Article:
710 WOR's Howie Rose grew up just minutes away from Shea Stadium. And while as a kid the broadcaster went to Mets games on a regular basis, the one event he really wanted to see at the ballpark wasn't a game at all.
That was The Beatles' groundbreaking 1965 concert at Shea Stadium, to that point it was largest-ever audience for a live music performance.
Rose didn't get to the concert -- he tells Ken Dashow's "Beatles Revolution" podcast that he was a little too young at the time -- but he confesses that in 2006, during the on-the-field anniversary celebration of the Mets' 1986 World Series Championship, his thoughts were of The Beatles.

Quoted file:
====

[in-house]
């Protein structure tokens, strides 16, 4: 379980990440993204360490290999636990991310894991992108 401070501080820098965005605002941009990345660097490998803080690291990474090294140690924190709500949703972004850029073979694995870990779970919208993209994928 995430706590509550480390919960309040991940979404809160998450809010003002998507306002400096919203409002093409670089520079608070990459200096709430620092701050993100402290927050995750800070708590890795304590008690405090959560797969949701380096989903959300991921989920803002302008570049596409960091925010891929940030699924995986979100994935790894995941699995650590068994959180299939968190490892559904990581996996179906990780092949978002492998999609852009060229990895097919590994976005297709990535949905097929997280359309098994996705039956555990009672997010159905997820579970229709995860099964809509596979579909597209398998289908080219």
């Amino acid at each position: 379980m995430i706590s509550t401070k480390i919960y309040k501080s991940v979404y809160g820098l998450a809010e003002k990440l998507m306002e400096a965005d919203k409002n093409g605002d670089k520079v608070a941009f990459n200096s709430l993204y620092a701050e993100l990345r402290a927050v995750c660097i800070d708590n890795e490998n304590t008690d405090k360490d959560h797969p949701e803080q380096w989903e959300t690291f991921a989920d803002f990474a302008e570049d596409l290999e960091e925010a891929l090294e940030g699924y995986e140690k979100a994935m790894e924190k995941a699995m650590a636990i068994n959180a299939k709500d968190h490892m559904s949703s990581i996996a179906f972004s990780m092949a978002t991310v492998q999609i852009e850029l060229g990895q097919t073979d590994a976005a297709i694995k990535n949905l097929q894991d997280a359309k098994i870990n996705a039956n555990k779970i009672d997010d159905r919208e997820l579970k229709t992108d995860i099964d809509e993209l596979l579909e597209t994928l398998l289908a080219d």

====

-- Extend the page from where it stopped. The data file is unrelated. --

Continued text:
"The podium where I worked from was set up just behind second base, which is exactly where The Beatles' stage was," Rose says. "So there I am, introducing all these great players, and all the while I'm standing at the microphone thinking, 'This is the exact view that the four of them had that night.'"
Rose talks about his early obsession with the group and how they've been a part of his life since the mid-'60s. Even his children -- now in their 20s -- know and love The Beatles', in part, because of their dad.
He says it speaks to the endurance and timelessness of the band's music.
"There's a lot of things we gave to our kids that they rejected because that's just the way it works," he says. "But the Beatles were not one of them."
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